Covid: UK 'faces period of destitution', warns Louise Casey

Media caption,
Families "face period of destitution", Dame Louise Casey says

The UK faces a "period of destitution" in which families "can't put shoes on" children, the government's former homelessness adviser has warned.

The government has promised to pay two-thirds of wages from 1 November for workers at firms forced to close under tougher Covid restrictions.

But Dame Louise Casey said this reduced level of support would not "cut it".

She told the BBC many "normal people, trying to get on in normal lives" risked falling into poverty.

The Treasury said its "priority" was to protect jobs and incomes and it had made "our welfare system more generous".

The furlough scheme - under which the government and firms are together paying up to 80% of people's wages, to a maximum of £2,500 a month - ends on 31 October.

Under its replacement, the job support scheme, those in "viable jobs" able to work at least one-third of their hours will get 77% of their pay, with the government contribution capped at £697.92 per month.

Employees at UK firms ordered to close completely will get 67% of wages of their usual salary paid - up to a maximum of £2,100 a month.

'Not coping'

Dame Louise told BBC political editor Laura Kuenssberg this was "not going to be good enough".

She said: "It's like you're saying to people, 'You can only afford two-thirds of your rent, you can only afford two-thirds of the food that you need to put on the table.'

"There's this sense from Downing Street and from Westminster that people will make do. Well, they weren't coping before Covid."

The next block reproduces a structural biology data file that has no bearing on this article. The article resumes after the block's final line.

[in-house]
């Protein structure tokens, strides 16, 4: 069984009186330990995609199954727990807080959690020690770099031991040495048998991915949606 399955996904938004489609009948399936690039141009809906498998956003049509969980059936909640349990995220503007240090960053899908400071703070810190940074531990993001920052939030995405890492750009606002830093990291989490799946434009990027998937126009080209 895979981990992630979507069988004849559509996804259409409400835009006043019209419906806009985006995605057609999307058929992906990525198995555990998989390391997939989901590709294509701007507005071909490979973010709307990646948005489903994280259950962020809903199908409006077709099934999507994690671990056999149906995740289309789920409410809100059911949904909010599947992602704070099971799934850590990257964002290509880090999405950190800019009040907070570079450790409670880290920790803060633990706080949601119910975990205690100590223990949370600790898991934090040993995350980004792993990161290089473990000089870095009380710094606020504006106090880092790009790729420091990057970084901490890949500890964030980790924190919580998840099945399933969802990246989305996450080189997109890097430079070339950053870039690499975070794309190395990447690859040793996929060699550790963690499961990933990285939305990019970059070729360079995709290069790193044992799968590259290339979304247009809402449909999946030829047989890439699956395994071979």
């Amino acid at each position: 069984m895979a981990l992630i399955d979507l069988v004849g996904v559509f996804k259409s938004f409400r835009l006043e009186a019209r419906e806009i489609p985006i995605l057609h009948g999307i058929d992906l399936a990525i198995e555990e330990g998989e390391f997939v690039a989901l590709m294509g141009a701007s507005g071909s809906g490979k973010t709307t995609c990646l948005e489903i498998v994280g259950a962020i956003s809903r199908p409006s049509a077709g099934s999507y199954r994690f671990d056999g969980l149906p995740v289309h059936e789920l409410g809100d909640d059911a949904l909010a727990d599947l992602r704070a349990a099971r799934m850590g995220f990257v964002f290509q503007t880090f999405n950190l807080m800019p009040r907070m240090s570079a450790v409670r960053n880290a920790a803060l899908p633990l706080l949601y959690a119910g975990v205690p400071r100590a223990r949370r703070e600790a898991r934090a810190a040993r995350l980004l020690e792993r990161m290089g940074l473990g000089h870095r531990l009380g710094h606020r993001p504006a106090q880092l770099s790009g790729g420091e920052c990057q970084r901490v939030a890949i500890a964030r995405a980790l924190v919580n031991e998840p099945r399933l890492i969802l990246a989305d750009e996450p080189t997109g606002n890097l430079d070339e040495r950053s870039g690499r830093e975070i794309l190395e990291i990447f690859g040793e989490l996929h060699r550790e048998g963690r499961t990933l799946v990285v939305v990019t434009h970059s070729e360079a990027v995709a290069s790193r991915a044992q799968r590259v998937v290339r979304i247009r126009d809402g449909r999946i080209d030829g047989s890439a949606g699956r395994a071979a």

In England, so far only Liverpool has been placed in the highest Tier 3 restrictions, under which pubs and bars not serving meals will be closed.

But other areas, particularly in northern England, could soon follow if Covid infection rates continue to rise sharply.

Pubs and restaurants across central Scotland have also been closed until 25 October.

"We are looking at a period of destitution," said Dame Louise.

"I can't impress upon you enough that I think we are heading into an unprecedented period. We're already in it and it's going to get worse. And it needs a more cross-government cross-society response."

"Do we want to go back to the days where people can't put shoes on the children's feet?" she added.

"Are we actually asking people in places like Liverpool to go out and prostitute themselves, so that they could put food on the table?"

Image source, PA Media
Image caption,
Dame Louise headed a taskforce organising accommodation for rough sleepers during lockdown.

Dame Louise also questioned Chancellor Rishi Sunak for saying that those on the lowest wages could also claim Universal Credit to "compensate for a good chunk" of lost earnings.

She said it was "unprecedented for a Conservative chancellor to say 'well, don't worry, go on to Universal Credit'".

"That's not necessarily what you'd expect from a Conservative chancellor, who should be about jobs and about keeping people in employment."